by Jerry A. Sierra
Aside from Ichi being the most independent blind man you ever saw on screen, Katzu is the most hypnotic actor that ever portrayed a blind man at the movies; with or without a sword.
Katsu’s expressive face is a major part of each film, bringing us into the blind man’s realm in a disarming way. Throughout the 25-film series we see him age, become more cynical… more threatening to predators… less trustful of government types and a little more willing to dish out his brand of individualized justice, but never losing his humanity.
Sometimes Ichi says something meaningful to someone who has walked away and can’t hear it… and then the wrong person responds. Ichi’s humility seems to splash across his face in these moments, first a little embarrassed by the situation, then a little unsure about how to explain himself, and suddenly becoming aware that such explanations are unnecessary.
Sometimes he grunts, as if to us watching him… and most of the time we know exactly what he’s aware of and not, a testament not just to the cinematic integrity of the films but to Katsu’s performance.
“What holds it together is this amazing performance by Katsu,” says Criterion producer Curtis Tsui. (NYT)
Prior to the Zatoichi series, Katsu appeared in various successful movies, including “Samurai Vendetta” (1959) and “Blind Menace” (1960). The later marked the first time he played a blind man, a character that supposedly is nothing like Ichi. (I’ve not seen this film yet, but I’m intrigued by a User Review at IMDB that describes Katsu’s performance as “the complete antithesis of Zatoichi.”)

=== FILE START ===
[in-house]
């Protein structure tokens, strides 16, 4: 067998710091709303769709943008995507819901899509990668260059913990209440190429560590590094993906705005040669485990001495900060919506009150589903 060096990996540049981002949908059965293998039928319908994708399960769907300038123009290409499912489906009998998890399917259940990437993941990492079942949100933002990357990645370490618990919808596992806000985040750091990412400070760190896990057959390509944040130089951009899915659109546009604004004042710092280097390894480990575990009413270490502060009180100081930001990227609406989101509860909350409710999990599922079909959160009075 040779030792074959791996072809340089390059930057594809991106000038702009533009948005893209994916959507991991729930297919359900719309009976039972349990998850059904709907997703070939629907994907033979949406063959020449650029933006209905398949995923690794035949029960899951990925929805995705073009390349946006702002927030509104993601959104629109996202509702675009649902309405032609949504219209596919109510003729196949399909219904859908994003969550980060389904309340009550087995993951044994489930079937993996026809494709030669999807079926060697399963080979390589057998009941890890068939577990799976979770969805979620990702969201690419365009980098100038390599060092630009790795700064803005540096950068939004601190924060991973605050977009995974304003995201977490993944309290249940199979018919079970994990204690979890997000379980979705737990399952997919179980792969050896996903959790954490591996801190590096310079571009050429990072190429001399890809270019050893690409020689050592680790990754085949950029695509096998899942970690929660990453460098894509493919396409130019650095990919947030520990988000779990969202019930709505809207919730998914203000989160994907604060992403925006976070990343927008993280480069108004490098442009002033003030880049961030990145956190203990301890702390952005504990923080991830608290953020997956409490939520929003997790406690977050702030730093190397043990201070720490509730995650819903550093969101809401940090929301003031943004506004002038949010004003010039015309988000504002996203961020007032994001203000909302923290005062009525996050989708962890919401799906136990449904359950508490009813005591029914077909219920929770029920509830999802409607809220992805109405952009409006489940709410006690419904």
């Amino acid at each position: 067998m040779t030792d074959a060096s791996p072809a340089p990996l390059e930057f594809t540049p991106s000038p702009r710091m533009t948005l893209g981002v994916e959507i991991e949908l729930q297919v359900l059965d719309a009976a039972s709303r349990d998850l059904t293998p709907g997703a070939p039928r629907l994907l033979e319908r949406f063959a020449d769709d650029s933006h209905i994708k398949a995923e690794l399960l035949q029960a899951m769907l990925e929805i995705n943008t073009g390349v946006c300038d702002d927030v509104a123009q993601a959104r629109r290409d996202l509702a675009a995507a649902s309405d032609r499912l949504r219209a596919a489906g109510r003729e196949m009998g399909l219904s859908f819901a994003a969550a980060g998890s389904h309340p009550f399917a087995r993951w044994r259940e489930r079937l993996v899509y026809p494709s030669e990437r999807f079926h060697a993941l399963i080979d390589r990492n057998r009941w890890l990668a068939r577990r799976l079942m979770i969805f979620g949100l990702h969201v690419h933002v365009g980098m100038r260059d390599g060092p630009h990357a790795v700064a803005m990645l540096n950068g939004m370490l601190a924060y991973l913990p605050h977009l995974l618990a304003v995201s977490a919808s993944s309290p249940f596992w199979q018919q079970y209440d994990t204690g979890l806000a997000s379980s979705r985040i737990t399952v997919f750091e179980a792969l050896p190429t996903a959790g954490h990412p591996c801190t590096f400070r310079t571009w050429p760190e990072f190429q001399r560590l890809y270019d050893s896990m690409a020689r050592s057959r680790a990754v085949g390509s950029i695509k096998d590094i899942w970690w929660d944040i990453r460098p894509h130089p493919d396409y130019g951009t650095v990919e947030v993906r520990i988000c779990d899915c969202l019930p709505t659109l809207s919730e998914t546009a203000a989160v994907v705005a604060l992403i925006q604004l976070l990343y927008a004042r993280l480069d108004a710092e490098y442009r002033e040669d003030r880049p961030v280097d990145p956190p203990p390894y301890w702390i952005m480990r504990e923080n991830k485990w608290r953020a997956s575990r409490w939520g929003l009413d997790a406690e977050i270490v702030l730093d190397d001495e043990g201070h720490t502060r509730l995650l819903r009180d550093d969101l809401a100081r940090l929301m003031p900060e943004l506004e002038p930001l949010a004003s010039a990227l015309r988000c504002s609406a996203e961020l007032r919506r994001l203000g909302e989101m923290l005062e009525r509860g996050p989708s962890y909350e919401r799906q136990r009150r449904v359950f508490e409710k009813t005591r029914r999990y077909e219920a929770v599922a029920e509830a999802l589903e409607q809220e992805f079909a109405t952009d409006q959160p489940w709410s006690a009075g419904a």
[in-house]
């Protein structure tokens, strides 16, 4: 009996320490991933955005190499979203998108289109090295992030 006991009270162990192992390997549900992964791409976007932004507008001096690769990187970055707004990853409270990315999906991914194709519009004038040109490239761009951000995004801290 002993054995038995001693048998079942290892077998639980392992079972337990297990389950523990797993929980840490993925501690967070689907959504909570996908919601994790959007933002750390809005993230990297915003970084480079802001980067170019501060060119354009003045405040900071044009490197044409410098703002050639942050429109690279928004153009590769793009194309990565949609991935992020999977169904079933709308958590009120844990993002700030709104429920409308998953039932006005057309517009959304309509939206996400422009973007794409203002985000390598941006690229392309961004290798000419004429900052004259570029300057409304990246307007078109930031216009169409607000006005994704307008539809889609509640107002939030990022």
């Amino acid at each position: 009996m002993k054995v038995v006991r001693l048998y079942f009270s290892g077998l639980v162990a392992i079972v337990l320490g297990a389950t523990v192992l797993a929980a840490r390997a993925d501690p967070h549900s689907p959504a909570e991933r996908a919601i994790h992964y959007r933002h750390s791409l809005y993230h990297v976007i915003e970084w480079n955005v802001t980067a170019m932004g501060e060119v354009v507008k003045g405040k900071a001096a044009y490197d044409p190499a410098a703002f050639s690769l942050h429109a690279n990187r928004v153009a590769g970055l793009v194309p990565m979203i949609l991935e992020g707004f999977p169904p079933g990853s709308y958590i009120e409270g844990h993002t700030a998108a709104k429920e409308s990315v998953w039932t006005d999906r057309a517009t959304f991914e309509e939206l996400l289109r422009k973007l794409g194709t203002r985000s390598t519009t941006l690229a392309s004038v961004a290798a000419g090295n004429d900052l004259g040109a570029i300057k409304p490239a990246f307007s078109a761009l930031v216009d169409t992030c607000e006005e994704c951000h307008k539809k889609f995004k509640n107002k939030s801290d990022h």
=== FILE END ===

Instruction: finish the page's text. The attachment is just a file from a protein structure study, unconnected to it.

During the 1960s, Katsu starred in two other popular movie series; “The Hoodlum Soldier” (5 titles between 1965 and 1969) and “The Bad Reputation,” with 16 films between 1960 and 1969. On some weeks he could be seen on the big screen playing three different characters in three different movies.
In the 1970s, a television show based on Zatoichi, with Katsu reprising the role, ran for over 100 episodes.
Katsu died of lung cancer on June 21, 1997, at age 65. Over 5,000 people attended his memorial service at a temple in Tokyo.
With hordes of inferior DVD versions out there roaming about the western landscape, this is the best way for those with hi-def gear to experience Ichi.